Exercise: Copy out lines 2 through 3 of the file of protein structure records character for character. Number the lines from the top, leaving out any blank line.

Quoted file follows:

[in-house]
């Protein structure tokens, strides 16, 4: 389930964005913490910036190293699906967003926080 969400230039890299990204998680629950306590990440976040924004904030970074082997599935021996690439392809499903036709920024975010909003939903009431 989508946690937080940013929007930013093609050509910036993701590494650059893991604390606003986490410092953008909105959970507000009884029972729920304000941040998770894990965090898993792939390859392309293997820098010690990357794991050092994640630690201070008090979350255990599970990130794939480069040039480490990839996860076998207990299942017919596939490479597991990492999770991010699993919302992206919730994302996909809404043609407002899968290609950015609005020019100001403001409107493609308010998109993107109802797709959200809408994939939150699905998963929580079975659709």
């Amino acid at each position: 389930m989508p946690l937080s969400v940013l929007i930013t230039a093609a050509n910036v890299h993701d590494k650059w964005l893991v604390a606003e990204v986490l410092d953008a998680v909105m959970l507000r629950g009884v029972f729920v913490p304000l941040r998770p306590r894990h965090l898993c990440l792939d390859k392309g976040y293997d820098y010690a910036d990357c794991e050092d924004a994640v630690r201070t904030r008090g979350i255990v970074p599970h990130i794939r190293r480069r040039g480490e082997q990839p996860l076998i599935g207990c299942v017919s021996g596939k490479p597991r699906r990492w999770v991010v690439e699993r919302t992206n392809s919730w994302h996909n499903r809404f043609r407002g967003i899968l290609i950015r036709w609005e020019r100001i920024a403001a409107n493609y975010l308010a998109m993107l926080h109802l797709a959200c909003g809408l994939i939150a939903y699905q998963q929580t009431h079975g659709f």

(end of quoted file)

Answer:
């Protein structure tokens, strides 16, 4: 389930964005913490910036190293699906967003926080 969400230039890299990204998680629950306590990440976040924004904030970074082997599935021996690439392809499903036709920024975010909003939903009431 989508946690937080940013929007930013093609050509910036993701590494650059893991604390606003986490410092953008909105959970507000009884029972729920304000941040998770894990965090898993792939390859392309293997820098010690990357794991050092994640630690201070008090979350255990599970990130794939480069040039480490990839996860076998207990299942017919596939490479597991990492999770991010699993919302992206919730994302996909809404043609407002899968290609950015609005020019100001403001409107493609308010998109993107109802797709959200809408994939939150699905998963929580079975659709």
């Amino acid at each position: 389930m989508p946690l937080s969400v940013l929007i930013t230039a093609a050509n910036v890299h993701d590494k650059w964005l893991v604390a606003e990204v986490l410092d953008a998680v909105m959970l507000r629950g009884v029972f729920v913490p304000l941040r998770p306590r894990h965090l898993c990440l792939d390859k392309g976040y293997d820098y010690a910036d990357c794991e050092d924004a994640v630690r201070t904030r008090g979350i255990v970074p599970h990130i794939r190293r480069r040039g480490e082997q990839p996860l076998i599935g207990c299942v017919s021996g596939k490479p597991r699906r990492w999770v991010v690439e699993r919302t992206n392809s919730w994302h996909n499903r809404f043609r407002g967003i899968l290609i950015r036709w609005e020019r100001i920024a403001a409107n493609y975010l308010a998109m993107l926080h109802l797709a959200c909003g809408l994939i939150a939903y699905q998963q929580t009431h079975g659709f």